9 Grammatical Pitfalls
Old English life (dative lif) "existence, lifetime, way of life, condition of being a living thing, opposite of death," from Proto-Germanic *libam (cf. Old Norse lif "life, body," Dutch lijf "body," Old High German lib "life," German Leib "body"), properly "continuance, perseverance," from PIE *leip- "to remain, persevere, continue; stick, adhere" (see leave (v.)). Much of the modern range of meanings was present in Old English. Meaning "property which distinguishes living from non-living matter" is from 1560s. Sense of "vitality, energy" is from 1580s. Extended 1703 to "term of duration (of inanimate objects)."
Life-jacket is from 1840; life-preserver from 1630s of anything that is meant to save a life, 1803 of devices worn to prevent drowning. Life-saver is from 1883, figurative use from 1909, as a brand of hard sugar candy, from 1912, so called for shape. Life-form is from 1861. Life cycle is from 1855.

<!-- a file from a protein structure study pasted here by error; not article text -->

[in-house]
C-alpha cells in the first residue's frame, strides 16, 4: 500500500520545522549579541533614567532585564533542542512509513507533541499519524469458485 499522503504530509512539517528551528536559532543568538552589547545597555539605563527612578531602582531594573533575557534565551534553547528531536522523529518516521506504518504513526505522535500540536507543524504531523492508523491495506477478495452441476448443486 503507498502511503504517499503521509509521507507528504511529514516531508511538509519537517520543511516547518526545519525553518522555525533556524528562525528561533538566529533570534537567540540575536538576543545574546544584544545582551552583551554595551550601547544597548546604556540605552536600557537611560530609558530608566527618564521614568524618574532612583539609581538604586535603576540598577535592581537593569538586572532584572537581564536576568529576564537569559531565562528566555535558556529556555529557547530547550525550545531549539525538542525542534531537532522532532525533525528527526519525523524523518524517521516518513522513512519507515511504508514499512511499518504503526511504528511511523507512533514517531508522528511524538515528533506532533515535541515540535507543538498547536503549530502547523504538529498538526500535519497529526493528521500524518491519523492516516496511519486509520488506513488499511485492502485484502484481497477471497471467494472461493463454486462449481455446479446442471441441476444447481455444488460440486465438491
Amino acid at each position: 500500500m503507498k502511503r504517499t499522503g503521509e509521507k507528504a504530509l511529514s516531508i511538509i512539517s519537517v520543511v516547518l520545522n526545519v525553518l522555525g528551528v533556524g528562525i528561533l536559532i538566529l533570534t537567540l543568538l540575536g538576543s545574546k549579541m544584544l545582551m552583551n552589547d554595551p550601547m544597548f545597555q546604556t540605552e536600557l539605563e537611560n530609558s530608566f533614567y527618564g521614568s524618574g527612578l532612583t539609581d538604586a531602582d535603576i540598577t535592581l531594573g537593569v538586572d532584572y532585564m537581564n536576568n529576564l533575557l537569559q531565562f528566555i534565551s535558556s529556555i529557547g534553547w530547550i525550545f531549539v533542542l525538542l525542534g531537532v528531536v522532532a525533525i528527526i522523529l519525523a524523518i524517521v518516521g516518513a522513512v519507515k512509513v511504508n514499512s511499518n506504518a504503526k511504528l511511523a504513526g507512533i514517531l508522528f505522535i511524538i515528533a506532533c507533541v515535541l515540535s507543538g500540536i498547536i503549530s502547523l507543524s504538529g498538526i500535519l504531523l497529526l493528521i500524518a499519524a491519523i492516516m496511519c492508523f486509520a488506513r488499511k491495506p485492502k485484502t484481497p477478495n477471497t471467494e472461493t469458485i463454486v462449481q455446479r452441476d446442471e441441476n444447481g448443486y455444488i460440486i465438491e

n. pl. lives (līvz)
The property or quality that distinguishes living organisms from dead organisms and inanimate matter, manifested in functions such as metabolism, growth, reproduction, and response to stimuli or adaptation to the environment originating from within the organism.
The characteristic state or condition of a living organism.
Living organisms considered as a group.
A living being, especially a person.
generally of physical life (Gen. 2:7; Luke 16:25, etc.); also used figuratively (1) for immortality (Heb. 7:16); (2) conduct or manner of life (Rom. 6:4); (3) spiritual life or salvation (John 3:16, 17, 18, 36); (4) eternal life (Matt. 19:16, 17; John 3:15); of God and Christ as the absolute source and cause of all life (John 1:4; 5:26, 39; 11:25; 12:50).